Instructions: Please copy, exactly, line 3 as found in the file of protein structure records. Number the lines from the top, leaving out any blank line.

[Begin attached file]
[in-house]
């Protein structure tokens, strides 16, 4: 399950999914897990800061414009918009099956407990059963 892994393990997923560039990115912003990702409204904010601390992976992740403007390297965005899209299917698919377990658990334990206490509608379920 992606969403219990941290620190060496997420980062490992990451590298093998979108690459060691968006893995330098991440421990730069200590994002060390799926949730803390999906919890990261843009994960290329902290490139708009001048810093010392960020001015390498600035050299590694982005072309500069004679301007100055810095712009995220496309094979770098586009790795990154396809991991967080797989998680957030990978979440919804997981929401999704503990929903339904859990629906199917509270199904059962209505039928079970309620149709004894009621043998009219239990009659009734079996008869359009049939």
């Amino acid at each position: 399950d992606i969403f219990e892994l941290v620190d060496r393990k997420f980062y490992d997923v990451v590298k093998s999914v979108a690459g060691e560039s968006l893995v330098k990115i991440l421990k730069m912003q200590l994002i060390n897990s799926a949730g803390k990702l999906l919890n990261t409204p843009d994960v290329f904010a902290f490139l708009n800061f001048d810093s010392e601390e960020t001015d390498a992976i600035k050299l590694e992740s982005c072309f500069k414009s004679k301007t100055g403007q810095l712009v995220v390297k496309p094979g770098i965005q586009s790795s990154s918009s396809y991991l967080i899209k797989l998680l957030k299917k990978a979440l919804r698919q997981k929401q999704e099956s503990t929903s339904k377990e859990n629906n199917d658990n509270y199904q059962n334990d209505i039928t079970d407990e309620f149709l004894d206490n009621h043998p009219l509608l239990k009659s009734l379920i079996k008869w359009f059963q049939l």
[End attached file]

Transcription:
């Amino acid at each position: 399950d992606i969403f219990e892994l941290v620190d060496r393990k997420f980062y490992d997923v990451v590298k093998s999914v979108a690459g060691e560039s968006l893995v330098k990115i991440l421990k730069m912003q200590l994002i060390n897990s799926a949730g803390k990702l999906l919890n990261t409204p843009d994960v290329f904010a902290f490139l708009n800061f001048d810093s010392e601390e960020t001015d390498a992976i600035k050299l590694e992740s982005c072309f500069k414009s004679k301007t100055g403007q810095l712009v995220v390297k496309p094979g770098i965005q586009s790795s990154s918009s396809y991991l967080i899209k797989l998680l957030k299917k990978a979440l919804r698919q997981k929401q999704e099956s503990t929903s339904k377990e859990n629906n199917d658990n509270y199904q059962n334990d209505i039928t079970d407990e309620f149709l004894d206490n009621h043998p009219l509608l239990k009659s009734l379920i079996k008869w359009f059963q049939l």